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Sex education 101

Published:Monday | June 23, 2014 | 12:00 AM
Dr Michael Abrahams - File

By Michael Abrahams


The present furore regarding the sex education course in some children's homes
has opened up a debate about sex education for our children. What is age
appropriate? How much details should be given? Should oral and anal sex be
mentioned? Should sex education even be taught?




I clearly remember the day I learnt about sex and how babies were made. My
eldest sibling, my sister Georgia, sat on the verandah at my parents' house
with her young son and told me that her genitalia united with her husband's and
that the little terror in front of me was the result. I was traumatized.
Horrified. Disgusted. And this was just last year.



Okay, I was actually in preparatory school at the time but I remember it like
it was yesterday. My parents never spoke to me about sex, although I suspected
that they were doing it, otherwise I would not be here. Plus, the 'test tube'
baby thing had not yet been established. When I confronted my mother about this
formidable gap in my education, she responded by saying that she told her
friend Everlyn to give me a book entitled "On Becoming A Man" which
would tell me all that I needed to know. What a cop out.



Now, as a father, I am facing the task of teaching my own children about the
birds and the bees and I realize that one has to strike a balance between the
tendency to want to protect them and the realization that they may be exposed
more that we would like to acknowledge.

Our
children are bombarded with so much sexual content nowadays courtesy of the
internet, smart phones, cable television, video games, popular songs, music
videos and pirate DVD vendors who openly display videos with graphic pictures
on their cases. As a result of this mass exposure, conversations that I thought
that I would have with my daughter at age 16, I found myself having with her at
age 10.



And the questions come from nowhere.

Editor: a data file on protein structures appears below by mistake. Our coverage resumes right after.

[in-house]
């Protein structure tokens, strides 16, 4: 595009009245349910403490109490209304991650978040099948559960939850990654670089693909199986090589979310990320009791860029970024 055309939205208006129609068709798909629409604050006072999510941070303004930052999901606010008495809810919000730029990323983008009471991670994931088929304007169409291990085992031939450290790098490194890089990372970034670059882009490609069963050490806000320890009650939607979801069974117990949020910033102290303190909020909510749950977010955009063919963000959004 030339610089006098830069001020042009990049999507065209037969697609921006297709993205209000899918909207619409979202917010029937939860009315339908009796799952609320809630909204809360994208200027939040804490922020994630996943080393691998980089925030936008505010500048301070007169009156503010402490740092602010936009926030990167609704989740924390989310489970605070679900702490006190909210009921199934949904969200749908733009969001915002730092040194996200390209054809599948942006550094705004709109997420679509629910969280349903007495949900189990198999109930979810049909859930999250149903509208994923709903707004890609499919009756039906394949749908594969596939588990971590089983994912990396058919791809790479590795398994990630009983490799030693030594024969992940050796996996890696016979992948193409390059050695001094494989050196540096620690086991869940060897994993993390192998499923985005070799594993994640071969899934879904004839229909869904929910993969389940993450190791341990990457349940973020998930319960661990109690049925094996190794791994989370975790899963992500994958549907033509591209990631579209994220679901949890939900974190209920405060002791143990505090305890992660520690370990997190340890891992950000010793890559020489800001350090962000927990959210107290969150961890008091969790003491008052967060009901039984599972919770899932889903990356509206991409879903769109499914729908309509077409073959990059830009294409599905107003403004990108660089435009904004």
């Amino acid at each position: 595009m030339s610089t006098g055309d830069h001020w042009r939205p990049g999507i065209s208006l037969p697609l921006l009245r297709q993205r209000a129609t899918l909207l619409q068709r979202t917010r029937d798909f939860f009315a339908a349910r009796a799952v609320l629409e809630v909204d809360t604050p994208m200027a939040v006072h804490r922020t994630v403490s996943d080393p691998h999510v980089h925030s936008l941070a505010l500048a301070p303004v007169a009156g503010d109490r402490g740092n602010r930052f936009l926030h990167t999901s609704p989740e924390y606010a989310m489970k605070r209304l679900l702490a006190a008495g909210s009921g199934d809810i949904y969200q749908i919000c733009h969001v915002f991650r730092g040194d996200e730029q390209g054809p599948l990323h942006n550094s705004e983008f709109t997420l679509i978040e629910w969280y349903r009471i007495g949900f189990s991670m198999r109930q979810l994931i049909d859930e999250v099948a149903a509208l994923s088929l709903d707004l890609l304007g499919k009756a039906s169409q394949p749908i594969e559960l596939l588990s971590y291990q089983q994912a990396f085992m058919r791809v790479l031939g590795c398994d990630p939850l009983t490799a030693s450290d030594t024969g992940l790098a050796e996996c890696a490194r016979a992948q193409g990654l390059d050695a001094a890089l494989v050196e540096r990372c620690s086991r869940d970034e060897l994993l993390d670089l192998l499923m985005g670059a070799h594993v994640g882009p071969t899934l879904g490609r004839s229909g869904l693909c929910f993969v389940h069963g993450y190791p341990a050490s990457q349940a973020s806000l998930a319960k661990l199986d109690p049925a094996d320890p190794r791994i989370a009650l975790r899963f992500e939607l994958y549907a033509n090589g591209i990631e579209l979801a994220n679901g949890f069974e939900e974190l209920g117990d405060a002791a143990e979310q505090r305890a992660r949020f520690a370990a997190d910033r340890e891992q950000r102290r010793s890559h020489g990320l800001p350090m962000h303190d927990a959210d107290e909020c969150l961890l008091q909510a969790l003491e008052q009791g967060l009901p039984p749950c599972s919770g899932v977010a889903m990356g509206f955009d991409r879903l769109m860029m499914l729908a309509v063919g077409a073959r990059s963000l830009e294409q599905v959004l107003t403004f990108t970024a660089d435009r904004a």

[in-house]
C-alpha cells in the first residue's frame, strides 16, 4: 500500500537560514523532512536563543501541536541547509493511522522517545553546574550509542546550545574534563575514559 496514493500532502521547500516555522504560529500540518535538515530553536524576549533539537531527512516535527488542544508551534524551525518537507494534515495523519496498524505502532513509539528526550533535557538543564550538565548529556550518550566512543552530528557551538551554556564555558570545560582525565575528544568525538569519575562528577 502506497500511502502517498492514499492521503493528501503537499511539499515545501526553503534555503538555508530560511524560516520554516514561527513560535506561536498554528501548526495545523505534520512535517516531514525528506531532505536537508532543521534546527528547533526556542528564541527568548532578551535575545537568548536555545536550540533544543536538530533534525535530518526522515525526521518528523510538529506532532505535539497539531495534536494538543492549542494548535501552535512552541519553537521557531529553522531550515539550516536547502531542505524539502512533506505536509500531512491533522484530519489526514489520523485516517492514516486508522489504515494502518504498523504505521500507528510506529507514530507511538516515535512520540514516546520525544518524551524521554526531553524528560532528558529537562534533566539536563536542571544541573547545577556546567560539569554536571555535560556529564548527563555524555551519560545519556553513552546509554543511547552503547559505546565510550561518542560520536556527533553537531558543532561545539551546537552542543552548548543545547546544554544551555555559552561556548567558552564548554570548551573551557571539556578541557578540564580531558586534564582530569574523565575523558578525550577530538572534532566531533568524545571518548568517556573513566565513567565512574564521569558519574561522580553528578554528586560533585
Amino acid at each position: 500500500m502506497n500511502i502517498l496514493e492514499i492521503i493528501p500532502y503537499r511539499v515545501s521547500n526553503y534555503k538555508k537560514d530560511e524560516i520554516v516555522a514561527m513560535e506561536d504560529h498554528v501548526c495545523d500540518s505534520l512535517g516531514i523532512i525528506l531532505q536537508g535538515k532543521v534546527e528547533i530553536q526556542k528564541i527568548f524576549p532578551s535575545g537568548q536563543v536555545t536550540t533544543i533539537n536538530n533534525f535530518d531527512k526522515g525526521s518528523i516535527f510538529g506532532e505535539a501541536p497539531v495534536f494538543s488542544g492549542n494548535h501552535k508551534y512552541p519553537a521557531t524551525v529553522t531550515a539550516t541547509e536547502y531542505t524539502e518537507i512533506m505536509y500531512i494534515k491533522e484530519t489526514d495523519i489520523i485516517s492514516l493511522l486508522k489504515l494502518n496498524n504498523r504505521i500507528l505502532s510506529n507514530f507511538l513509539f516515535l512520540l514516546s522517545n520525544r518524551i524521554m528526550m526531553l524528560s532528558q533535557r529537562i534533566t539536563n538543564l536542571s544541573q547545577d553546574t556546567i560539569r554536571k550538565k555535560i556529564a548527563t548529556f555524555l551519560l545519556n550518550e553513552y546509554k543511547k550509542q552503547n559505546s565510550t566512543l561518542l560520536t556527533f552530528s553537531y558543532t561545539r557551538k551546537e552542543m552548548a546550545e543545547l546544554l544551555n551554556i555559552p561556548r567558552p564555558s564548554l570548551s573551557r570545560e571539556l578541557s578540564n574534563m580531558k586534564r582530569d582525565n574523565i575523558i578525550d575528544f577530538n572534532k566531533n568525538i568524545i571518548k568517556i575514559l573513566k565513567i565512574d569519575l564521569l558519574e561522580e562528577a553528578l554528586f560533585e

I
remember picking up my daughter from school when she was in first form, and all
of a sudden this question came from the back seat of my car: "Daddy, what
is a ménage a trois?" I maintained my composure, answered the question and
just kept on driving.

What
is more interesting, and disturbing, is learning things about sex from your own
kids. On another trip home from school I received this question from the back
seat: "Daddy, do you know what a rainbow kiss is?" I was afraid to
ask, but I mustered up the courage, and the response blew several gaskets in
the engine of my brain.

I do
not think that it would be appropriate to give graphic details in this forum,
but let's just say that it involves oral sex, menstrual blood, semen and
kissing. When asked to reveal the source of that information, she replied that
she heard about it from some girls at school. We subsequently discussed the
activity and agreed that it was gross and unhealthy and that neither of us
would ever do it. EVER!



The "ignorance is bliss" concept is not a desirable one when it comes
to children and sex. I recently met a woman who recalled a traumatic incident
in her childhood. Her parents told her nothing about sex, only that she must
not walk with boys on the road. One of her father's friends took a liking to
her and asked her if she was a virgin. The only virgin she knew about was the
Virgin Mary, and realizing that she was nothing like Mary, said "no".

On
another occasion he asked her if she took "the pill". As far as she
was concerned, whenever she had a headache she took pills, so she told him
"yes". He subsequently had sex with her, impregnating her in the
process.



It is imperative that we talk to our children about sex. If we don't, they will
likely learn from 'force ripe' children who may disseminate erroneous
information, through porn, which may distort their view of sex, or from adults
who may have less than noble intentions. Children are having sex at earlier
ages now. In addition, some girls are engaging in oral and anal sex as they can
do this and maintain their (vaginal) virginity and avoid the risk of pregnancy.
Also, if children do get their hands on porn, which many of them do, they will
see these sex acts and may want to experiment.



The availability of information has made what was 'TMI' in the past age
appropriate today. For those of us who are parents and guardians, it is our
responsibility to answer our children's questions openly and honestly and
empower them with information that will equip them to make healthy choices
regarding their sexual health as they enter adulthood.



Dr. Michael Abrahams is a gynaecologist   and
obstetrician,  comedian and poet. Email feedback to  
columns@gleanerjm.com and michabe_1999@hotmail.com, or tweet  
@mikeyabrahams.